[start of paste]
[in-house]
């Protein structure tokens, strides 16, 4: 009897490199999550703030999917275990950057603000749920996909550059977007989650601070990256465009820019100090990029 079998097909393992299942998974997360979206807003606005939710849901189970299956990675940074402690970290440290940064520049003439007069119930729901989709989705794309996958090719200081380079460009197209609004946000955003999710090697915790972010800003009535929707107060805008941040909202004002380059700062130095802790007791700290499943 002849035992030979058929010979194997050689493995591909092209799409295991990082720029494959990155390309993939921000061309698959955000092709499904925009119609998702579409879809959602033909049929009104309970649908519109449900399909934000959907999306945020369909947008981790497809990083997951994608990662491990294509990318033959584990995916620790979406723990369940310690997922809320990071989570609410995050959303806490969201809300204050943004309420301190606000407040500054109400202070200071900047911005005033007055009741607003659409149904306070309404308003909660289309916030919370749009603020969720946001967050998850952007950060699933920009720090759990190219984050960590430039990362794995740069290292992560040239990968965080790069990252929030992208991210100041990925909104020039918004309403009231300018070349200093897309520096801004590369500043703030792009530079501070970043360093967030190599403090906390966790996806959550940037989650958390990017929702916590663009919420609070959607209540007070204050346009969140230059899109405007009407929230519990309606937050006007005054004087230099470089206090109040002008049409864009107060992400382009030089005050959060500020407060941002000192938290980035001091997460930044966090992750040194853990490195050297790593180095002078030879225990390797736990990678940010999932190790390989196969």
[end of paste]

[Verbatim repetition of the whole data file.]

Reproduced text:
[in-house]
């Protein structure tokens, strides 16, 4: 009897490199999550703030999917275990950057603000749920996909550059977007989650601070990256465009820019100090990029 079998097909393992299942998974997360979206807003606005939710849901189970299956990675940074402690970290440290940064520049003439007069119930729901989709989705794309996958090719200081380079460009197209609004946000955003999710090697915790972010800003009535929707107060805008941040909202004002380059700062130095802790007791700290499943 002849035992030979058929010979194997050689493995591909092209799409295991990082720029494959990155390309993939921000061309698959955000092709499904925009119609998702579409879809959602033909049929009104309970649908519109449900399909934000959907999306945020369909947008981790497809990083997951994608990662491990294509990318033959584990995916620790979406723990369940310690997922809320990071989570609410995050959303806490969201809300204050943004309420301190606000407040500054109400202070200071900047911005005033007055009741607003659409149904306070309404308003909660289309916030919370749009603020969720946001967050998850952007950060699933920009720090759990190219984050960590430039990362794995740069290292992560040239990968965080790069990252929030992208991210100041990925909104020039918004309403009231300018070349200093897309520096801004590369500043703030792009530079501070970043360093967030190599403090906390966790996806959550940037989650958390990017929702916590663009919420609070959607209540007070204050346009969140230059899109405007009407929230519990309606937050006007005054004087230099470089206090109040002008049409864009107060992400382009030089005050959060500020407060941002000192938290980035001091997460930044966090992750040194853990490195050297790593180095002078030879225990390797736990990678940010999932190790390989196969």